The D, D-Town, Motown, the Motor City. Detroit. Is there really a more fascinating, more disturbing, more inspiring historical city in the country, maybe even the world? A city that with the infrastructure meant to support 2 million sits mostly empty on even the busiest day. It never fails to touch me deeply as I drive down its wide, sparsely populated boulevards, or peer through the window of locked car doors at mile after mile of empty city lots and crumbling, boarded up houses.
Detroit’s past is what makes it so interesting, even haunting, today. In the 19th century the city was a major waterway and international hub and served as a major stop in the Underground Railroad, as well as a key trading post for alcohol during Prohibition. Detroit has been known for it’s huge union movements, Ku Klux Klan presence, race riots, and of course an enormous automotive industry.
From 1920-1940 Detroit was the fourth largest city by population in the US, behind New York, Chicago, and Philadelphia. From 1950-1970 only LA snuck in there to make it 5th in the nation. The year 2000 was the last time that Detroit made the top 10 list, By 2010, Detroit’s population decline put it in 18th in the nation.
White and middle-class flight to suburbia, along with the fall of the traditional automotive industry, led to severe population decline and resulted in tens of thousands of abandoned homes and buildings. This, in turn, led to a decreased tax base and the subsequent decline of public services. Most areas of Detroit are afflicted with poverty, high crime rates, and urban blight. My fascination with abandoned buildings and post-apocalyptic theory have led to my deep infatuation with the remnants of Detroit’s glory days.
The Rich and the Poor
One of my favorite roads to drive is Alter Rd. On one side of the road, the Detroit side, houses are boarded up block after block and trash tumbles down empty streets. On the Grosse Point side of the road, one of the wealthiest suburbs features enormous homes, fancy boutiques, walkers with manicured and clothed pets on studded leashes, trimmed flowering bushes and sweeping green lawns.
Empty Lots and Desolate Urban Wasteland
Much of Detroit is a wasteland of boarded up houses and empty lots. The city of Detroit has considered razing entire neighborhoods to the ground and moving the few remaining residents into a more concentrated area, in order to provide basic services, such as fire, ambulance, and police patrols. Some who live in the area have turned empty lots into organic vegetable gardens.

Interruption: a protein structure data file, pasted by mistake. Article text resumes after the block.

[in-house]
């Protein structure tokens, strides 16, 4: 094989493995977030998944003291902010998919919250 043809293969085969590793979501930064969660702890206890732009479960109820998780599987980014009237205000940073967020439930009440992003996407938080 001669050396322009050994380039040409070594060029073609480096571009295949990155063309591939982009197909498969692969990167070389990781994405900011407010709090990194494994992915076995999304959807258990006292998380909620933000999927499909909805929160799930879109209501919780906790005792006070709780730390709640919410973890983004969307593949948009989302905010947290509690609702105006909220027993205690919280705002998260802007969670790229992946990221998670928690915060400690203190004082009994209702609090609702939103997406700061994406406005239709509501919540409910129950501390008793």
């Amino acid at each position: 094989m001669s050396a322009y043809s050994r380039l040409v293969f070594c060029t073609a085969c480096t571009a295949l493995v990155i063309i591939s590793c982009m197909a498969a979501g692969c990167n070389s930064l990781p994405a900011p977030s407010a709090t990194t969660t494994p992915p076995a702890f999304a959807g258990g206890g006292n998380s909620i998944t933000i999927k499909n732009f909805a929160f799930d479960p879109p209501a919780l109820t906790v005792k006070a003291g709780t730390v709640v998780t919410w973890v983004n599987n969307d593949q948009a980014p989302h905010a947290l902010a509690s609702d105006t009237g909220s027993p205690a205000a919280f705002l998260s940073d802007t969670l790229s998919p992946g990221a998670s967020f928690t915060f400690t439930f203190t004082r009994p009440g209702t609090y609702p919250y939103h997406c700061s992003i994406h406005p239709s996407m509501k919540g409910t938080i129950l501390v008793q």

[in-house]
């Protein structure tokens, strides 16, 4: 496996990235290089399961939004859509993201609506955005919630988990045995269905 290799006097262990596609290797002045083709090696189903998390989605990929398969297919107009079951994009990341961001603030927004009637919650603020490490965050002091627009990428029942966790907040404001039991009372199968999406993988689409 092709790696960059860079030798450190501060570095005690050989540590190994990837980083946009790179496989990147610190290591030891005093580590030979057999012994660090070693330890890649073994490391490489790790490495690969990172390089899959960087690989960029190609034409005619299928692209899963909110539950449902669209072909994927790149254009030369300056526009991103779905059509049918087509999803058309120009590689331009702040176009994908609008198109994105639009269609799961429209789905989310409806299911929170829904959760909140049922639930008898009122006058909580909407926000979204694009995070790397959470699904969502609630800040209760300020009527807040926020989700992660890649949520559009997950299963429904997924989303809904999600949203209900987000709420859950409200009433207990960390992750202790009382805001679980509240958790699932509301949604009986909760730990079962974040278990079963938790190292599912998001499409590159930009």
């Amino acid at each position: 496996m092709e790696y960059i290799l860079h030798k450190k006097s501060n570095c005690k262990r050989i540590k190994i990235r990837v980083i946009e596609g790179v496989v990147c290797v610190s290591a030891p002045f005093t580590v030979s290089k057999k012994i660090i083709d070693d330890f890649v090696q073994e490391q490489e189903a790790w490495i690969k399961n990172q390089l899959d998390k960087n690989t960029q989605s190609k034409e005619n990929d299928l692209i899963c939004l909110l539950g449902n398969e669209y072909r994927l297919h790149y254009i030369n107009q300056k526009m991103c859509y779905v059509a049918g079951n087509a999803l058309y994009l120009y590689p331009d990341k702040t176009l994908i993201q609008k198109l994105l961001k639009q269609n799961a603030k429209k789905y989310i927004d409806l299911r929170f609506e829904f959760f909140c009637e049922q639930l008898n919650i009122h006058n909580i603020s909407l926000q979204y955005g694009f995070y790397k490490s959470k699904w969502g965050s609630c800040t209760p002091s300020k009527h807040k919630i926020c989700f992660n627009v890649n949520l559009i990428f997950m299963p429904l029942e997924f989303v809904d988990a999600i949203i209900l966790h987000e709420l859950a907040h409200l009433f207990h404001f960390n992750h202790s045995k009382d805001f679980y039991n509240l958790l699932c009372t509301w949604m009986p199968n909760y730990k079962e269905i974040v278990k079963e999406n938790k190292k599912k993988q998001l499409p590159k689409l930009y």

Revitalization on the Riverfront
The riverfront is cleaner and safer than ever*. You can walk the promenade along the Detroit River with views of Windsor across the water, as well as taking in such skyscrapers as the GMC building, Rennaissance Center, Joe Louis Arena, and the Cobo Center. *By cleaner and safer, I mean that I would go there during the day, in a group.
My Favorite Buildings
Michigan Central Station
Built in 1912, at its peak the station served 4,000 passengers per day and was serviced by 200 trains. The popularity of car travel decreased usage of the train station so much that by 1957 the owners attempted to sell the building. A very small portion of the massive building was used to service Amtrak trains until 1988, when the building closed all services for good. Since then, the train station has been a premier spot for abandoned building seekers, the homeless, and all sorts of delinquents. This is the ultimate abandoned building. I’m mildly obsessed with it.
The Fisher Building
Completed and opened in 1928, a year before the great depression, the Fisher was supposed to be the largest commercial building in the world, and was a gift from the millionaire brothers to the city of Detroit. The Great Depression prevented the second, taller tower from being completed. The building was meant to be an office complex, shopping center, apartment and condo building, featuring two art galleries, a theater, a club, and a radio station. It was intended to be “a city within a city”.
This is one crazy old looking sky scraper. At the time it was built, in 1926, most people agreed it was garishly overdone. It’s last tenant left years ago. I would just love to climb around in it!
What is there to DO in the D?
Ok so there are a lot of cool, old abandoned places, everything from theaters to factories to grand hotels. But what else is there to do besides just exploring the remnants of a grand history and dismal recent past?
The Dream Cruise is basically like a fair and car parade on steroids. Every summer on this up to 40,000 classic, old, or funky cars (and other vehicles) drive Woodward Ave, the country’s first highway (the original ‘cruising the ave’) , with over a million people lining the streets to watch.
The International Auto Show is another huge event held in the Cobo Center, and features, among other things, the futuristic concepts soon-to-come, or simply experimented with, in the auto industry.
The River Front area features all kinds of fairs and activities throughout the summer months, including The Downtown Hoedown and The International Jazz Festival.
Detroit’s biggest park, along the shore of the Detroit River, with water slides, beaches, boating, nature and bike trails, playgrounds, an aquarium, and a conservatory.
There has been a market here since 1891, and now, especially on Saturdays, it’s a huge farmer’s market and carnival type atmosphere featuring vendors from every corner of the world.
Cross via Ambassador Bridge or tunnel into Windsor, Canada.
Drive by the mansions of Rochester or Bloomfield Hills. Check out the gay centers, restaurants, bars, and shops in Ferndale and Royal Oak. And there’s other things, like The Detroit Zoo (which is really quite great) and The Detroit Institute of Art, which features all sorts of exhibits year-round and has a pretty stellar permanent collection.